A viewpoint that has recently emerged in decision research is that preferences for objects of any complexity are often constructed, not merely revealed, in generating a response to a judgment or choice task. This paper reviews a program of research that traces the constructiveness preferences to the use of multiple strategies in decision making, contingent on task demands. It is argued that individuals often build strategies opportunistically, changing their processing on the spot depending upon the information they encounter during the course of solving the decision problem.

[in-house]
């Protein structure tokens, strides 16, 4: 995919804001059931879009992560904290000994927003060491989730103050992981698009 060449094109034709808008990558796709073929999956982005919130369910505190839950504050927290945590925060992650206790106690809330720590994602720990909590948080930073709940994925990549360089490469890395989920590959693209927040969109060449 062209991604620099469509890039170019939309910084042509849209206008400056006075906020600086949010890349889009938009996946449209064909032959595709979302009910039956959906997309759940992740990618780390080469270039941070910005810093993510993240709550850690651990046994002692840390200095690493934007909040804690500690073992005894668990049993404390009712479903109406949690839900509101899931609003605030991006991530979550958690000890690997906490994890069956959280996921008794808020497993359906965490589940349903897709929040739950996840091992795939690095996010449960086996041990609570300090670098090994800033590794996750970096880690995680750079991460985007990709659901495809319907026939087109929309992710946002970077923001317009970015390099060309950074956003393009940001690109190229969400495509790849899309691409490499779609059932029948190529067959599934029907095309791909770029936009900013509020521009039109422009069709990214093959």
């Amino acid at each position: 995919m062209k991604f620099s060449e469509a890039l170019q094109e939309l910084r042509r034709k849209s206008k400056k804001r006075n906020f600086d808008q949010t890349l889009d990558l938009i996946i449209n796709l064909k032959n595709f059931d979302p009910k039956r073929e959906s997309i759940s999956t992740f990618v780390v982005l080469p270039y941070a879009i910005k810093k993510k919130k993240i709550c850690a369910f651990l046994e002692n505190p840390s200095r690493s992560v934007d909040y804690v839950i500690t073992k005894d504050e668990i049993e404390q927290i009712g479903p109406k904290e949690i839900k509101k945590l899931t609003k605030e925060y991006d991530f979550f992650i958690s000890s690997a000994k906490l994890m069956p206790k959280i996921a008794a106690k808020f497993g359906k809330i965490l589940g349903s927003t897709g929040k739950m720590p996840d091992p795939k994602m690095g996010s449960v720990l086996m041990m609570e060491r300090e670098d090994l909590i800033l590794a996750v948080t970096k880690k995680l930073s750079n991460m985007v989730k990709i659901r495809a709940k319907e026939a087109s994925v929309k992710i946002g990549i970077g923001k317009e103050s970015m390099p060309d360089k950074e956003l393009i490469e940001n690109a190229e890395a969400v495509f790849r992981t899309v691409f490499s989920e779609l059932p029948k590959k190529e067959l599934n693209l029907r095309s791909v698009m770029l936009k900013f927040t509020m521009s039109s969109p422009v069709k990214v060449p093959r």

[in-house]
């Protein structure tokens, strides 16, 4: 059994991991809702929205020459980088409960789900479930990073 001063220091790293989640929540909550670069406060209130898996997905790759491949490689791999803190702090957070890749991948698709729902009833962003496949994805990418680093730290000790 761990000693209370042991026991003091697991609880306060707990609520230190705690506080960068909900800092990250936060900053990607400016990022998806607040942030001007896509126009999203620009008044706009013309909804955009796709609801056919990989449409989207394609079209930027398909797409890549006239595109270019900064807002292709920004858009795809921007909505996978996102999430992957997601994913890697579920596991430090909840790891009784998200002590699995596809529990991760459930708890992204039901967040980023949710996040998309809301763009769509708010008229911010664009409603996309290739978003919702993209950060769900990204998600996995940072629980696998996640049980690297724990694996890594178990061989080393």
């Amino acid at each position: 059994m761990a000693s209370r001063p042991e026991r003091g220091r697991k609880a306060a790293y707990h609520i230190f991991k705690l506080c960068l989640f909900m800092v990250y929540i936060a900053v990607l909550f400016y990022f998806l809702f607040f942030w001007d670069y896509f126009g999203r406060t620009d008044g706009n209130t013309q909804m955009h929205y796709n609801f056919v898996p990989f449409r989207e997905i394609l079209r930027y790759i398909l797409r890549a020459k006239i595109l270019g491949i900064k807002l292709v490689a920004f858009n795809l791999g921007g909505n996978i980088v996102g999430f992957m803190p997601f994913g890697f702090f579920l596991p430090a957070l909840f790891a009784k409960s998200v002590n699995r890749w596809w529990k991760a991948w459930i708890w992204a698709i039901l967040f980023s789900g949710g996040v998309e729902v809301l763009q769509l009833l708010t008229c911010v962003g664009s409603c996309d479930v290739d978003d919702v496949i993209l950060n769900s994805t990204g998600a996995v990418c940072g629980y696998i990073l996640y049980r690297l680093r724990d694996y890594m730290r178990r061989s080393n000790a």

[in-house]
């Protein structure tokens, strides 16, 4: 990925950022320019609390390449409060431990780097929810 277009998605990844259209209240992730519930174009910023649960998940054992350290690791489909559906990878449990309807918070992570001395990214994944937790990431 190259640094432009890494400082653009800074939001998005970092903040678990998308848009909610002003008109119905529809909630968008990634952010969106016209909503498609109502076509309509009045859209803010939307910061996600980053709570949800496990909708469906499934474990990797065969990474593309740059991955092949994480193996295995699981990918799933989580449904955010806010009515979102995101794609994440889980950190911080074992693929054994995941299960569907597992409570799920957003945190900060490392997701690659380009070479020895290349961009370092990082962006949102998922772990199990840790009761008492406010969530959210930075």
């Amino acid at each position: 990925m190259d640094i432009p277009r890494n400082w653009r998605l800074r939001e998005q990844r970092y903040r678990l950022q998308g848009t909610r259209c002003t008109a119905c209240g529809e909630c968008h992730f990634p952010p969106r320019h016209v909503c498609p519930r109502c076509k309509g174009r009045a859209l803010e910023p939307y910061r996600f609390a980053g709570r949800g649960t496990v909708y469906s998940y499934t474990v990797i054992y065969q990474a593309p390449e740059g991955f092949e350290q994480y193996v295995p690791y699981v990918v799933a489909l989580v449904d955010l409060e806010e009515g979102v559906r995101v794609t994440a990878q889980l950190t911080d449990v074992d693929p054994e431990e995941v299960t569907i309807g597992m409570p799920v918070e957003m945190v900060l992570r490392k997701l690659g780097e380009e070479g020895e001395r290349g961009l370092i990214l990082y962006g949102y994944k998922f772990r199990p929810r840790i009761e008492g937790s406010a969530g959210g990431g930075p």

Payne, J. W., J. R. Bettman, E. Coupey, and Eric Johnson. "A Constructive Process View of Decision Making: Multiple Strategies in Judgment and Choice." Acta Psychologica 80 (1992): 107-41.
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